Christmas is my favorite time of year, so I decided to make it last as long as possible now that I’ve got my own place and I’m not having to accept money from my parents every time my rent is due (Oh, college…).
So on Saturday, after Halloween was over and I felt I gave fall the love and appreciation it deserves, I spent an exorbitant amount of money on the first Christmas decorations that are my very own.
I documented my decorating spree on social media and received some mixed reviews. Responses ranged from “Slow your yuletide roll, Cabe” and “This makes me sad” to “You are the best. Everyone else judges me for similar activities.”
I understand the problem some have with skipping over Thanksgiving or rushing into possibly the most commercial and stressful holiday ever, but I don’t buy into that. Thanksgiving was just never a huge celebration in my family, and my Christmas tree isn’t stopping others from celebrating however they want — or don’t want. And Christmas has never been stressful for me because I don’t let it. Presents are nice and all, but some of my favorite gifts have been hand-made or even mix CDs that cost the giver next to nothing.
What I love about Christmas is how much closer it makes me feel to the people I love. When I was a kid, I would go shopping with each member of my family, and I loved keeping gifts a secret surprise. On Christmas Eve, my sister and I are allowed to open one present — an appetizer, if you will. And to this very day, I wake up at an ungodly hour, jump on my 28-year-old sister’s bed and yell, “It’s Christmas! It’s Christmas!” before making sure my parents are up and getting their morning coffee on the pot.
I’m still the youngest; if I don’t do it, who will?
Being away from home during the holidays is not ideal, so maybe I overcompensated by putting a tree up on Nov. 1. But when I come home from work and see my own little winter wonderland, it reminds me that I’ll be with my family soon for the most wonderful time of the year.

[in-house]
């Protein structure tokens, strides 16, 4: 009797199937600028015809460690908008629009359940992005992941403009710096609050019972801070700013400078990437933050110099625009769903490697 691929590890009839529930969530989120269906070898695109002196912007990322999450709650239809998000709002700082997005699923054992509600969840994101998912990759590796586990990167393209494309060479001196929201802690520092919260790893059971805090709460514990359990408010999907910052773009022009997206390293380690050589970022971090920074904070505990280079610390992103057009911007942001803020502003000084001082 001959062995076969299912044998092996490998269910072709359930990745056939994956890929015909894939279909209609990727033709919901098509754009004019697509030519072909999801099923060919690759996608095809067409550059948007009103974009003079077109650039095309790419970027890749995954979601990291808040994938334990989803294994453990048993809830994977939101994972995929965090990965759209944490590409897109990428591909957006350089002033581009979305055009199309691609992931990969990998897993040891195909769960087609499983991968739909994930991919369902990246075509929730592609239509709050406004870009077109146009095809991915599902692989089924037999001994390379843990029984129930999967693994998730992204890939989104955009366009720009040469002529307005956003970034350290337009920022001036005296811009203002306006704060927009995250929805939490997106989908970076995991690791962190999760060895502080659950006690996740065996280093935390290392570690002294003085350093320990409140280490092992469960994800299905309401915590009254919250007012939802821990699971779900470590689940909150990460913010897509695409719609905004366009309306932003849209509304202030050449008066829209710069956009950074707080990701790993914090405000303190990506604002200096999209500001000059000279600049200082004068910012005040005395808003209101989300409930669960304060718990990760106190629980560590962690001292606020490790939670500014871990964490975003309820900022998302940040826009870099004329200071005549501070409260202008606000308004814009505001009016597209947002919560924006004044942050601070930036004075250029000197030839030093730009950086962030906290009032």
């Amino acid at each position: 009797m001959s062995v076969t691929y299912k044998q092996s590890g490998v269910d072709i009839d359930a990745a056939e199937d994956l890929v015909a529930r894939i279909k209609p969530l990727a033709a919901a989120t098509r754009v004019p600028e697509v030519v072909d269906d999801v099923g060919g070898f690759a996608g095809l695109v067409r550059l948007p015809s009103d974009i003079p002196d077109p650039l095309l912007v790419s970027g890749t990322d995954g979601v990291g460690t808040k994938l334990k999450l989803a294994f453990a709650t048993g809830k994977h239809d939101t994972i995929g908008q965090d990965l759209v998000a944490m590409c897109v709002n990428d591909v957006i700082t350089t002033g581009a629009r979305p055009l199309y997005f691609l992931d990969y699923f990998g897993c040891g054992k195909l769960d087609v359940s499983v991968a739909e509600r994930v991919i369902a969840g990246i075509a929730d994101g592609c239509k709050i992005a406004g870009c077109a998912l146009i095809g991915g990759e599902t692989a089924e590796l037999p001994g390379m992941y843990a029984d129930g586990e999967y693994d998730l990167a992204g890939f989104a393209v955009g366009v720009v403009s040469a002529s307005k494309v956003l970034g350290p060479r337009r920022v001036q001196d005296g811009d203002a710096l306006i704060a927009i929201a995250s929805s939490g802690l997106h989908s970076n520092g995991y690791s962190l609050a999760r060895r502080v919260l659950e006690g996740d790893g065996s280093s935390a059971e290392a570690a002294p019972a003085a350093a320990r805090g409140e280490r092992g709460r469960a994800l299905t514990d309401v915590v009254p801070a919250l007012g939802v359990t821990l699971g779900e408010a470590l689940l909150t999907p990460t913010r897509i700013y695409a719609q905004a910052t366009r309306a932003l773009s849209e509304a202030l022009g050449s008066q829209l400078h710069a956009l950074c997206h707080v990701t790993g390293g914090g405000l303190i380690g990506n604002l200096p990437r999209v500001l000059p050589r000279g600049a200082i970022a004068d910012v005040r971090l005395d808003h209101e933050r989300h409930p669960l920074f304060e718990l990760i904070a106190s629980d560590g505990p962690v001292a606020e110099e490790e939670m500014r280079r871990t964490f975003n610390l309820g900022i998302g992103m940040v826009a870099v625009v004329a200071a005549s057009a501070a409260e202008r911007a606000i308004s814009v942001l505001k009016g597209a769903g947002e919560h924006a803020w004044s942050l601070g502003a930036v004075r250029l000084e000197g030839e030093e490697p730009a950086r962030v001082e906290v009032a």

While the Vaudeville Theatre gears up for its holiday show run, which begins Nov. 28, it’s keeping the valley entertained with myriad special events. Tonight, don’t miss their stand-up comedy night at 7 p.m. The evening, hosted by comedian Kevin O’Brien, will feature big belly laughs from comic duo Nathan Lund and Bobby Crane, who make up half of the celebrated comedy gang The Fine Gentleman’s Club. The 18+ show will have mature content, so leave the kiddos at home for this one. Tickets are $25 per person. Call 970-945-9699 to make a reservation.
The Colorado Rocky Mountain School (CRMS) presents “Little Shop of Horrors,” one of the quirkiest and most beloved musicals of all time, and Saturday is your last chance to see it at the CRMS Barn in Carbondale. The musical follows Seymour Krelborn, a shy floral assistant who comes across a crass, R&B-singing plant that promises him fame and fortune as long as he keeps feeding it blood. The darkly funny musical starts at 7:30 p.m. Tickets are $15 for adults and $10 for children 18 and younger.
If you’re thinking to yourself, “Man, I just don’t have enough options for musicals this weekend,” I’ve got one more for you: “Nunsense” at the Wheeler Opera House. Winner of the Outer Critics’ Circle awards for the best off-Broadway musical, “Nunsense” follows five nuns who are staging a variety show fundraiser so they can bury four of their dead sisters who passed away from botulism from eating vichyssoise prepared by Sister Julia, Child of God. The show runs through Nov. 16, but this Sunday matinee will save you a couple bucks with tickets priced at $18 for adults and $14 for children. For more information, visit http://www.wheeleroperahouse.com/events/detail/nunsense.
Jessica Cabe already has a wreath hanging on her door, and she’s sure her neighbors can hear her singing along to Mariah Carey’s Christmas album. She can be reached at email@example.com.
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Rifle Area Mountain Bike Organization host annual Roan Cliffs Chaos mountain bike race to educate and raise money to develop a new nonmotorized trail system in the Rifle area.